Political pundits sometimes sound like sports reporters, only with worse grammar. (Sports reporters, at least on ESPN, may be the last group in America to understand the difference between "fewer" and "less.") Polmouths handicap the current though actually upcoming presidential election based on statistics, the more arcane the better. It's often like predicting the outcome of a single football game based on quarterback ratings or a baseball game by comparing the respective teams won/loss ratio in that ballpark over the past century: it gives you intelligent-sounding talk to fill the air between commercials. But the meaning of those stats, particularly applied to any given game, are questionable.
The predictive value of historical statistics is dubious, but that doesn't stop the polmouths from saying that "the American people" will or won't do something, based on what some other "American people" did or didn't do in the past. There are always some factors that are different from the past. In this election, there are at least two very significant differences.
The Republican Party has never been so dominated by angry fanatics. They are so angry and so fanatical and self-righteous that they seem to be slipping away from the control of the big monied interests that have successfully manipulated them. Many, maybe most, are fanatical Evangelicals, who simply don't care about governance or the actual responsibilities of elected officials, including members of Congress and most particularly of the President. Their belief system doesn't include believing in the premises of economics, science in general, government and foreign policy that have always been held in common by most voters and almost all national public officials. That stuff is irrelevant at best, and evidence of evil most of the time.
Evangelicals or not, the so-called conservative GOPer is characterized by anger and hatred: anger and hatred when in power, and when out of power but still numerous enough to poison government and the political process.
The Republican party has not always been a near total toxic waste dump, but it seems to be now. It is taking the pundits by surprise, and it is so far making a big difference in this 2012 campaign. If it continues, either Mitt Gingrich will be nominated, risking alienating the majority of voters, or if the establishment takes back some control, Newt Romney will be nominated, and the Rabid Right will angrily walk away, perhaps to back their own non-GOPer candidate. This is different--at a much higher temperature and of a much different character than the Goldwater rebellion of 1964. The major question that the election will answer on this score is how much this anger is shared among the so-called Independents, who are mostly yesterday's GOPers.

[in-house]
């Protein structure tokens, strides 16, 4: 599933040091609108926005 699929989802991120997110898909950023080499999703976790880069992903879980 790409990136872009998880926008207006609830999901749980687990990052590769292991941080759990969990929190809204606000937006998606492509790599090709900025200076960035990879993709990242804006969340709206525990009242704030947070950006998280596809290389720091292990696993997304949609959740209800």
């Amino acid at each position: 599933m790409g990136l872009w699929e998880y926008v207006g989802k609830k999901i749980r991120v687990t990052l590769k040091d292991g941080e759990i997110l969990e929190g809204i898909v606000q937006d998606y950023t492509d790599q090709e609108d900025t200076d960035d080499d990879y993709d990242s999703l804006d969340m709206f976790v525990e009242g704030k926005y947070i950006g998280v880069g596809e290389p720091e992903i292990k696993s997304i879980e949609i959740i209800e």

On the plus side for Obama, he was elected by a multiracial coalition that in population terms is still growing. On the minus side, there is still a lot of conscious and unconscious racism at work. Even in Obama's landslide victory in 2008, a recent Harvard study concluded that he lost three to five percentage points in the popular vote because of racial animus.
Part of the hate, and part of the fuel behind the hate and anger of the Rabid Right is racist. The Rabid Right led then by Newt Gingrich hated Bill Clinton with irrational intensity. But hatred for President Obama is made more powerful by racial animus. The racist buffoonery that occasionally gets exposed is the tip of the iceberg. There are all kinds of racist dog whistles in the language even of the candidates: Obama as the "food stamp President" (Gingrich), or as privileged by affirmative action who won't release his college grades because he wasn't and isn't very smart (Trump to Limbaugh.)
Not to mention the Kenyan dogwhistles which say "black" as loud as they say "foreign." To these folks, black is foreign. The country they "want back" is the one run exclusively by whites (even if they are darker brothers by another mother of white kingpins like the Kochs.) Reporters are starting to recognize a violently negative mood among GOPer primary/caucus voters, and the violent anger is directed at President Obama. To say it's all from racism would be simplistic. To think that racism isn't a big part of it is willed blindness.
The pundits' favorite stat is the correlation between the unemployment rate and the Presidents who get reelected. But there were exceptions, and this election is even more exceptional. The turgid, angry, hateful, fanatical and violent mood of the GOPers has so far produced a field of candidates that by conventional standards is exceptionally weak--and exceptionally absurd. Meanwhile, the first black President is for the first time seeking reelection. Do these factors outweigh the apparently persuasive stats from the past? We'll see. But it's not a done deal. Even apart from the likelihood that the majority of voters understand they have a year to decide how to vote. And the big stages of the party conventions and the presidential debates are still to come.
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